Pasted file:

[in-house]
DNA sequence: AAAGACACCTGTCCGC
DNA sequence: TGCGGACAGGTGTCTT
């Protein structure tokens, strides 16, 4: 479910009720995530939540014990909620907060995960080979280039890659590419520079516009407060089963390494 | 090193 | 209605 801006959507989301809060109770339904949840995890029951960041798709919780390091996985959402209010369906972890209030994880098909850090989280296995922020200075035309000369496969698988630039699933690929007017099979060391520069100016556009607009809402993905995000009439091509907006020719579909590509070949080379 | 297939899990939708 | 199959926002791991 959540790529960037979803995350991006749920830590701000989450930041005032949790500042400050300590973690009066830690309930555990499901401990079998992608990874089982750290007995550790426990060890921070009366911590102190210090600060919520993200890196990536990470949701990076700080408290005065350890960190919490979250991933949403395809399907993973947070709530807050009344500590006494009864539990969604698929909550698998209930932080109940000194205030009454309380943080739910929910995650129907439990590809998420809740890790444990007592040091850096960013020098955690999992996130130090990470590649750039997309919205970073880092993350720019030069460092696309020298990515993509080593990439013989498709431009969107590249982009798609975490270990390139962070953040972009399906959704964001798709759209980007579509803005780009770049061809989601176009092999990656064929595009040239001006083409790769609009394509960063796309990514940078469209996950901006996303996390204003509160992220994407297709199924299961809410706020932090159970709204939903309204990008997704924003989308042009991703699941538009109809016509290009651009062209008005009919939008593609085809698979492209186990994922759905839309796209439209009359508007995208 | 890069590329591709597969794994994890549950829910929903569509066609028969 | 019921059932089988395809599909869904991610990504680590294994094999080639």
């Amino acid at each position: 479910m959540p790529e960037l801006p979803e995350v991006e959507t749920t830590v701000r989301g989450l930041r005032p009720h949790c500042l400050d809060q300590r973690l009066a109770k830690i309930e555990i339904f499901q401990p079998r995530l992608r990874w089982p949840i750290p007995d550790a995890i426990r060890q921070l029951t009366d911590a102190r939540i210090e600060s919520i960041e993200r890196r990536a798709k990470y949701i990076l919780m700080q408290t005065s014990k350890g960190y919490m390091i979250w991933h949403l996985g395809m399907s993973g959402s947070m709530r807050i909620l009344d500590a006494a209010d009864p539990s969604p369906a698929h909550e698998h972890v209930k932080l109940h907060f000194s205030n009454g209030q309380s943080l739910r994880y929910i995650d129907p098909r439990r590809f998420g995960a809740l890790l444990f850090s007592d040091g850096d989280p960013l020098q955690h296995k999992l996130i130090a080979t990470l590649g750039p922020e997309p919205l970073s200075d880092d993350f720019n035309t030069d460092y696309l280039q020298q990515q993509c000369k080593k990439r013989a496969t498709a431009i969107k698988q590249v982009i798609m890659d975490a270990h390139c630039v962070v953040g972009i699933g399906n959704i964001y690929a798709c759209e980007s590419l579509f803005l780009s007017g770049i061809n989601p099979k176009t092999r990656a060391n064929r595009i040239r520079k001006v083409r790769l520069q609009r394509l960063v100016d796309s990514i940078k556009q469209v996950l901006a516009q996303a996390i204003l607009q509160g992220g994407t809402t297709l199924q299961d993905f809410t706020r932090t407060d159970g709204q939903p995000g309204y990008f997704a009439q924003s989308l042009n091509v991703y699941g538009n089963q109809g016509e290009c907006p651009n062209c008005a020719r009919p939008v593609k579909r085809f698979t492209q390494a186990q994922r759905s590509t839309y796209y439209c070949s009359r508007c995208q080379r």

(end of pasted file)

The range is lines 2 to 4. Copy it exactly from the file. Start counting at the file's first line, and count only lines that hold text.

DNA sequence: AAAGACACCTGTCCGC
DNA sequence: TGCGGACAGGTGTCTT
């Protein structure tokens, strides 16, 4: 479910009720995530939540014990909620907060995960080979280039890659590419520079516009407060089963390494 | 090193 | 209605 801006959507989301809060109770339904949840995890029951960041798709919780390091996985959402209010369906972890209030994880098909850090989280296995922020200075035309000369496969698988630039699933690929007017099979060391520069100016556009607009809402993905995000009439091509907006020719579909590509070949080379 | 297939899990939708 | 199959926002791991 959540790529960037979803995350991006749920830590701000989450930041005032949790500042400050300590973690009066830690309930555990499901401990079998992608990874089982750290007995550790426990060890921070009366911590102190210090600060919520993200890196990536990470949701990076700080408290005065350890960190919490979250991933949403395809399907993973947070709530807050009344500590006494009864539990969604698929909550698998209930932080109940000194205030009454309380943080739910929910995650129907439990590809998420809740890790444990007592040091850096960013020098955690999992996130130090990470590649750039997309919205970073880092993350720019030069460092696309020298990515993509080593990439013989498709431009969107590249982009798609975490270990390139962070953040972009399906959704964001798709759209980007579509803005780009770049061809989601176009092999990656064929595009040239001006083409790769609009394509960063796309990514940078469209996950901006996303996390204003509160992220994407297709199924299961809410706020932090159970709204939903309204990008997704924003989308042009991703699941538009109809016509290009651009062209008005009919939008593609085809698979492209186990994922759905839309796209439209009359508007995208 | 890069590329591709597969794994994890549950829910929903569509066609028969 | 019921059932089988395809599909869904991610990504680590294994094999080639």